In today's issue of The Guardian, JG Ballard "reads" The Sun, a new film by Russian director Alexander Sokurov. Set in 1945 just after the Japanese surrender, The Sun is a character study of Emperor Hirohito. It's the third in Sokurov's tetralogy, following films about Hitler and Lenin. Ballard's take is as much a personal reflection on the moment in history as a "review" of the film. (Ballard's book Empire of the Sun, and the movie based on it, depicts his childhood in an internment camp.) Previous posts about Ballard here, here, and here. In The Guardian, Ballard writes:
During the years of internment I saw a great many adults weakened by hunger and malaria, gradually losing hope that the war would ever end. Parents in the camp were unable to feed their children, protect them or even keep them warm. Lunghua was in effect an enormous slum, and as in any slum the teenage boys ran wild. Though I was not aware of it, all this probably led to the estrangement between my parents and myself that lasted all my life.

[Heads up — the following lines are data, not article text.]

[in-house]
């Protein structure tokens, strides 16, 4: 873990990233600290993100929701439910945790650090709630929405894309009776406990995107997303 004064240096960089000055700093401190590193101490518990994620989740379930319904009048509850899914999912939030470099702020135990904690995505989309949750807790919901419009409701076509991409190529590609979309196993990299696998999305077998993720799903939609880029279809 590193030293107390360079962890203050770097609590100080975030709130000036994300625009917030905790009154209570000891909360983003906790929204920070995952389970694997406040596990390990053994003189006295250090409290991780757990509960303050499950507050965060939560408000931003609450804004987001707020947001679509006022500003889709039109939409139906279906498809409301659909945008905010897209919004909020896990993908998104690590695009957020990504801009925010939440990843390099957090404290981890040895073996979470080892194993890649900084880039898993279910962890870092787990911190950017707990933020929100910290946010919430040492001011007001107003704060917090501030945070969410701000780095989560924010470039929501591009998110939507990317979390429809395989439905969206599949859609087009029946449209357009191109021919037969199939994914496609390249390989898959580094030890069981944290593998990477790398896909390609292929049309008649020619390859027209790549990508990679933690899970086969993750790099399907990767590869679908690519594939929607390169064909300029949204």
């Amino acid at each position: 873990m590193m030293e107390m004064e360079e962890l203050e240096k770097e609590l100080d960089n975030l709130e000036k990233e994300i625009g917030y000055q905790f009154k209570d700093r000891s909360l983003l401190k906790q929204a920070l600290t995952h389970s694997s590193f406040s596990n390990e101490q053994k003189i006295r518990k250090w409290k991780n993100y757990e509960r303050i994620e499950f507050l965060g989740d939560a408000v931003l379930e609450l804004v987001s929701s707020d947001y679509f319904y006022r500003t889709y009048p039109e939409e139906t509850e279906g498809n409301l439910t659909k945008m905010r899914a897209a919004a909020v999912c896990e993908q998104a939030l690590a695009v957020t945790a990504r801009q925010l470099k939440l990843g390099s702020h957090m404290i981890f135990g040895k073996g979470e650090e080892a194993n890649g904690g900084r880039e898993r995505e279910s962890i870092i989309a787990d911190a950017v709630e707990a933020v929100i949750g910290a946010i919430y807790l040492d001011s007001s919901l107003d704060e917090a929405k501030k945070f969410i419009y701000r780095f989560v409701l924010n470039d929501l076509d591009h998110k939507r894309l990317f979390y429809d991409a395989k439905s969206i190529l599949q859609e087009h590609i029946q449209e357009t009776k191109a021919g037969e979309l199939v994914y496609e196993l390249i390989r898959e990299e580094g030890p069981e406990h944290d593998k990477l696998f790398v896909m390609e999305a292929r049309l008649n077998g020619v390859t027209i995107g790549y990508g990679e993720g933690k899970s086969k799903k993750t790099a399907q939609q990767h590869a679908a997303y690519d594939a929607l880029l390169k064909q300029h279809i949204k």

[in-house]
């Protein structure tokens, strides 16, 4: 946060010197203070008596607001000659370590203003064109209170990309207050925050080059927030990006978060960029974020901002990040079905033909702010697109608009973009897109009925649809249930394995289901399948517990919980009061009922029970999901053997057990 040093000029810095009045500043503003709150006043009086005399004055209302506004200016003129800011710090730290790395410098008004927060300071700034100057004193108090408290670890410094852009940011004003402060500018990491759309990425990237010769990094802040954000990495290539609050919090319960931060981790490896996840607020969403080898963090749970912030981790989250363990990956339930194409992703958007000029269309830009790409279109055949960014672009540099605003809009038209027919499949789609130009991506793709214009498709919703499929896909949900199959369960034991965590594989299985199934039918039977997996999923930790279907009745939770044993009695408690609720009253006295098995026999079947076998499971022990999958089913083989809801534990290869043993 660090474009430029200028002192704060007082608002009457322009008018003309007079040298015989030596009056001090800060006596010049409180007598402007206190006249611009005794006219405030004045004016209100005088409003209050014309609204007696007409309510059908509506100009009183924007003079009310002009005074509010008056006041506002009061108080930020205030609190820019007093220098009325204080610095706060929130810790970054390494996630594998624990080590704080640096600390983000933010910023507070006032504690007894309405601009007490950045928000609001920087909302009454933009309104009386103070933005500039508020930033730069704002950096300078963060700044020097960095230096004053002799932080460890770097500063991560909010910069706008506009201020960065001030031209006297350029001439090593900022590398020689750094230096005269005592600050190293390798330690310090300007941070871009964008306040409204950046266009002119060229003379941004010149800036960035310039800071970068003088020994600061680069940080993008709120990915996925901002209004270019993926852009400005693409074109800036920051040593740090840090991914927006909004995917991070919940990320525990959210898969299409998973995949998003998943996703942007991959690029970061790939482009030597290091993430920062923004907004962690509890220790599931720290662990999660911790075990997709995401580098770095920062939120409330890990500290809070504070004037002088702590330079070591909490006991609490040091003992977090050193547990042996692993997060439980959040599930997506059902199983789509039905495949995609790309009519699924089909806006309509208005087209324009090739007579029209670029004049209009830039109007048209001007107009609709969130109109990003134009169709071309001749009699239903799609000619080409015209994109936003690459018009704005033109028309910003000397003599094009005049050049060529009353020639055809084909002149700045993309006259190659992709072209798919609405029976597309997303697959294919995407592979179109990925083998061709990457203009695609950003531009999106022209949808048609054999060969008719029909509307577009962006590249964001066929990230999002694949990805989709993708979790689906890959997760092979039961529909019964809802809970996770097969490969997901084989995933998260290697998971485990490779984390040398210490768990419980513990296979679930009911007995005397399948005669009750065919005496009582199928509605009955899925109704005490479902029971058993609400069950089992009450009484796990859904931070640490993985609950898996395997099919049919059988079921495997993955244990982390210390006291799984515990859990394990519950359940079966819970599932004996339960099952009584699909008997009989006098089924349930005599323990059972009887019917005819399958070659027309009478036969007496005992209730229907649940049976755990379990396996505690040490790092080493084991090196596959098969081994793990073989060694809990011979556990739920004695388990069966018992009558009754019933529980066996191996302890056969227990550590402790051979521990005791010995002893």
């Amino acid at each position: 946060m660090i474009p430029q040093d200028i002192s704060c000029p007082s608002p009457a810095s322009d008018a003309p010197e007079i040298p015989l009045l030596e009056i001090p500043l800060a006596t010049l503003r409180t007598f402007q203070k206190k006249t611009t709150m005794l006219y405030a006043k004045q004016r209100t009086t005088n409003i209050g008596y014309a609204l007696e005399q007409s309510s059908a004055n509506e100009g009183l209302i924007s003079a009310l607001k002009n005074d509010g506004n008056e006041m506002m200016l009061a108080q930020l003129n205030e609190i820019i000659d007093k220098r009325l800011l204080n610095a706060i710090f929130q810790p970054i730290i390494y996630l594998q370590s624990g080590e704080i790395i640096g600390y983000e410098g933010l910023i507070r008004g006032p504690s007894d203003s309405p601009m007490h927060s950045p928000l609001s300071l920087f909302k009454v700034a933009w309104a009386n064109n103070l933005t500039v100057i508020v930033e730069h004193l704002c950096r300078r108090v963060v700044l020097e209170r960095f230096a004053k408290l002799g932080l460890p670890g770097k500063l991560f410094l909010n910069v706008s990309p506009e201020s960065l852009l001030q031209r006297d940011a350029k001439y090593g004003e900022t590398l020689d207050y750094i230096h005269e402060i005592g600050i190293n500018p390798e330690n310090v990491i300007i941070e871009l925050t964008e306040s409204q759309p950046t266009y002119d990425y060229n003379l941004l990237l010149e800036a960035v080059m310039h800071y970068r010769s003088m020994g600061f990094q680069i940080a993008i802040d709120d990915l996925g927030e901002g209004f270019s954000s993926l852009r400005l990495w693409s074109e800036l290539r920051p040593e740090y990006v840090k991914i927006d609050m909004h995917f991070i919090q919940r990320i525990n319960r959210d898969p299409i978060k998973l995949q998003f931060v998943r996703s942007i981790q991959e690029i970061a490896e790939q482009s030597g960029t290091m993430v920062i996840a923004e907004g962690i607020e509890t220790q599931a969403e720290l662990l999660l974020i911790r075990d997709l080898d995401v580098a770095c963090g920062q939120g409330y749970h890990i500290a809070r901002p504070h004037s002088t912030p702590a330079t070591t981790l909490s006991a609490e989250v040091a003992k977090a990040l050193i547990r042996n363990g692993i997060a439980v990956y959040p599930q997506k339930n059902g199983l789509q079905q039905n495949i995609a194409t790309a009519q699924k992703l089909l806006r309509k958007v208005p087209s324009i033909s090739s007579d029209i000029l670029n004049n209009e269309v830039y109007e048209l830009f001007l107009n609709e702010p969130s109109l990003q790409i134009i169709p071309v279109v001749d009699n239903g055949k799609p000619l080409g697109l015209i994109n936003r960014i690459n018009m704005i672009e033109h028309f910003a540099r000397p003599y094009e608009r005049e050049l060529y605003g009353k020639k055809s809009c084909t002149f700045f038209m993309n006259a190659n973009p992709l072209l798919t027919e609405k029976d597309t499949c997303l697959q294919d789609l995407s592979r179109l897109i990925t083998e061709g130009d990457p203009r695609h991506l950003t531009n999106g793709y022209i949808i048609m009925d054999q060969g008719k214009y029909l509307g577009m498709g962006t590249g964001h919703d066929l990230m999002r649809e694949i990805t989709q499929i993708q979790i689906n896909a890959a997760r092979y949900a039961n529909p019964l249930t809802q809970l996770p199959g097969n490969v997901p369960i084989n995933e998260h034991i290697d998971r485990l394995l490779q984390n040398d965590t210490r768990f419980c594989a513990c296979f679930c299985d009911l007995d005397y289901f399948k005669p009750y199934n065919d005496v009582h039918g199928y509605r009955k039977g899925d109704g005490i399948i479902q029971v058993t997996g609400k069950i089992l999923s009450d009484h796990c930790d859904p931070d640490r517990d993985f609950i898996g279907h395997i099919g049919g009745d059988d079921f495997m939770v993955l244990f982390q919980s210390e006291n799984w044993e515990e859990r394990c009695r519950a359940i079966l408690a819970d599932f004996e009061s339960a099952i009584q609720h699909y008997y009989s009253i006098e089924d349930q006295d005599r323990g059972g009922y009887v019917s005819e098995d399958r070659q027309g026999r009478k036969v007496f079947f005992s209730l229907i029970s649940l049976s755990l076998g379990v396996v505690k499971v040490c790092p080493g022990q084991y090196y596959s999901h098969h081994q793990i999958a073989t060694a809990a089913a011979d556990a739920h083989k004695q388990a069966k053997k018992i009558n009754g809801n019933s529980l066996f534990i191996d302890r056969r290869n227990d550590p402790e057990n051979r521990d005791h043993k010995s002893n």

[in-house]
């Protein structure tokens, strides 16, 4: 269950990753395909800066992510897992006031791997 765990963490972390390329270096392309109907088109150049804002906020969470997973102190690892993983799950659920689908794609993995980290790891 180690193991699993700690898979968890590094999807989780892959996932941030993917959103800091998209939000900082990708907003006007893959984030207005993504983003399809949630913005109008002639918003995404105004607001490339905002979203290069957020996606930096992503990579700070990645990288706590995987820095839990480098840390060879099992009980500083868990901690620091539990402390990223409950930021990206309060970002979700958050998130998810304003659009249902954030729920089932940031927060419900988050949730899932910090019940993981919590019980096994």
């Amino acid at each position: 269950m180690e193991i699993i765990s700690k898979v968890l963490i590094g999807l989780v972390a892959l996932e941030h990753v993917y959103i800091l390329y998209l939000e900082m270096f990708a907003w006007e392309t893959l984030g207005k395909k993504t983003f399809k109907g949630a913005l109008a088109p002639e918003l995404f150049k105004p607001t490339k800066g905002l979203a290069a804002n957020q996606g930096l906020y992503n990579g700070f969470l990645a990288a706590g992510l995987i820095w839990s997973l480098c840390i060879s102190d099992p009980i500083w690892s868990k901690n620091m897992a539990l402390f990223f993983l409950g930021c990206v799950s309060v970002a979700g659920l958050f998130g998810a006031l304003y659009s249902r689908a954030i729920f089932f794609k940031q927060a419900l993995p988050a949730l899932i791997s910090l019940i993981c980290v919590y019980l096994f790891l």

At the same time, I would never have become a hyperactive adolescent, impatient with English life, who in middle age began to wonder if his whole life had been a strange and avoidable accident, prompted by a misguided British prime minister and a Japanese emperor who was unable to restrain his generals but believed that he was a god.
The Sun brilliantly sums up all the dilemmas that surround war and peace.